Abstract

Optical emission of laser-produced plasmas from solids, liquids, and gases, from their fundamentals to their potential applications, has been comprehensively reported in multiple research manuscripts, reviews, and books. There are nevertheless enough serious unanswered issues and questions still present on what at first sight seemed to be much easier, the laser-induced breakdown spectroscopy (LIBS) of organic compounds. Ideally, for all organic molecules, one would expect homologous emission spectra, differing only in the presence or absence of signals associated to the containing elements and their intensity relative to their content. Yet, the reality is much more complex. In laser-induced plasmas of organic compounds, a broad variety of species may be formed depending on the irradiation parameters. Furthermore, there is not a uniform breakage for all the molecules constituting the ablated mass. At once, the plasma is a dynamic entity per se, which implies that the spatial distribution of each species in the source plasma is different. In addition, multiple circumstances and mechanisms may contribute to the extinction of some species and the formation of new ones. Thus, the surrounding atmosphere where the plasma evolves and the time elapsed from its formation also have a strong influence on the spectral signature gathered. In essence, any change in any of the variables involved in the cycle of an organic plasma, from those causing its formation to those governing its expansion, defines a new scenario that lead to a different LIBS spectrum for a same organic compound. The present paper reviews the common emitting species populating the laser plasmas of organic compounds, the routes to their formation, mostly those related to the production of diatomic radicals, the dynamics of such species, in space and time, and the physical parameters that they confer to the plasma. Concurrently, the influence that the structures of the molecular solids and the set of excitation variables may exert on the optical emissions observed is also discussed. Finally, some details on the modeling of organic plasmas are provided.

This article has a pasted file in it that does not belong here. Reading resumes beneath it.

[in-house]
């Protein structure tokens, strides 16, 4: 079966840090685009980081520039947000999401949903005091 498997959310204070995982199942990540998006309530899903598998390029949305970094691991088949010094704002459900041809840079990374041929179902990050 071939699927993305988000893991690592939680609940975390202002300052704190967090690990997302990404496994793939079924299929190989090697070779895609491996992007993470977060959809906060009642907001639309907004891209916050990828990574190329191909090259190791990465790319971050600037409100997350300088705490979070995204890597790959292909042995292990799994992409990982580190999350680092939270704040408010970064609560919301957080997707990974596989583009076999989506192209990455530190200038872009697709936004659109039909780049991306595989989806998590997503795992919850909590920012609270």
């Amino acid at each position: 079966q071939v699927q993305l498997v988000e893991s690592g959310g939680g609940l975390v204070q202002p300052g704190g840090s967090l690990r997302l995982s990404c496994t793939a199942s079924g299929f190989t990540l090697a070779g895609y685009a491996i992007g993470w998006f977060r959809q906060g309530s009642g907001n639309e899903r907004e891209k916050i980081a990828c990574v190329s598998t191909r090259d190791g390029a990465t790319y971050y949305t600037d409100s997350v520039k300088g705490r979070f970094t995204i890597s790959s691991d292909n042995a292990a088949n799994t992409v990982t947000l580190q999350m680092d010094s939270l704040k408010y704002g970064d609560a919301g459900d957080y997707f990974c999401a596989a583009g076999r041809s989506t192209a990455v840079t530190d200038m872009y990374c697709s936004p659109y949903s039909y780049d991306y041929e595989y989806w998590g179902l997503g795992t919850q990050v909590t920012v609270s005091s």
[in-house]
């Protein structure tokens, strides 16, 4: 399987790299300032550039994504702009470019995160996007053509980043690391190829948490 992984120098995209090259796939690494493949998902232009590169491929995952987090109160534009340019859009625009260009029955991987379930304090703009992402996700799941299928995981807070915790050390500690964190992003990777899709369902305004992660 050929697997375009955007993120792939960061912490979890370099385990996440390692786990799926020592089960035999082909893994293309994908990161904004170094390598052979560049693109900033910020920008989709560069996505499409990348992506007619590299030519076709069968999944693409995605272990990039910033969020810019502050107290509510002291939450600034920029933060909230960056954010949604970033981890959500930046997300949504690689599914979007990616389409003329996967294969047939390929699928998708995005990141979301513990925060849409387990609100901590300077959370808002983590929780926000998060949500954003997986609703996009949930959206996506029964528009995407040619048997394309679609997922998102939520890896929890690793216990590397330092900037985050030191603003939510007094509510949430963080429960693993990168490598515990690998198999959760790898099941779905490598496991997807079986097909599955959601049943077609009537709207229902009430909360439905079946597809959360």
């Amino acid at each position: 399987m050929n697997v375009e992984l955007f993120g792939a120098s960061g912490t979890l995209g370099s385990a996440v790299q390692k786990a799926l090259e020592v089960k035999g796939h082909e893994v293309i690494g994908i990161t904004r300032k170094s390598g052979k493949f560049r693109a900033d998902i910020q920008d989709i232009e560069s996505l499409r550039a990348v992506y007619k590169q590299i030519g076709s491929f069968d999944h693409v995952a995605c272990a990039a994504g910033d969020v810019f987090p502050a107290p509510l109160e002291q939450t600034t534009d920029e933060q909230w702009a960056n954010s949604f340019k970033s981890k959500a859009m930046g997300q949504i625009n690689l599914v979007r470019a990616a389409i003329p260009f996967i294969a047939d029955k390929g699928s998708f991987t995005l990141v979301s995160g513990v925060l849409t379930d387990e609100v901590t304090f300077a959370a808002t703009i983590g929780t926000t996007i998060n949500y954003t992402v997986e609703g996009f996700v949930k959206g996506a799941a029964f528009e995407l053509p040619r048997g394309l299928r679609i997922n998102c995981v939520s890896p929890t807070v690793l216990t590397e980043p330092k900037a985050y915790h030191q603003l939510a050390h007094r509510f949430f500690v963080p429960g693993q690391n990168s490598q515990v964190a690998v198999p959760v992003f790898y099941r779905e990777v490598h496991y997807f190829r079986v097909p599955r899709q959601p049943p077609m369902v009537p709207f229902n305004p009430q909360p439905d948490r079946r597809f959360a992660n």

© 2019 The Author(s)

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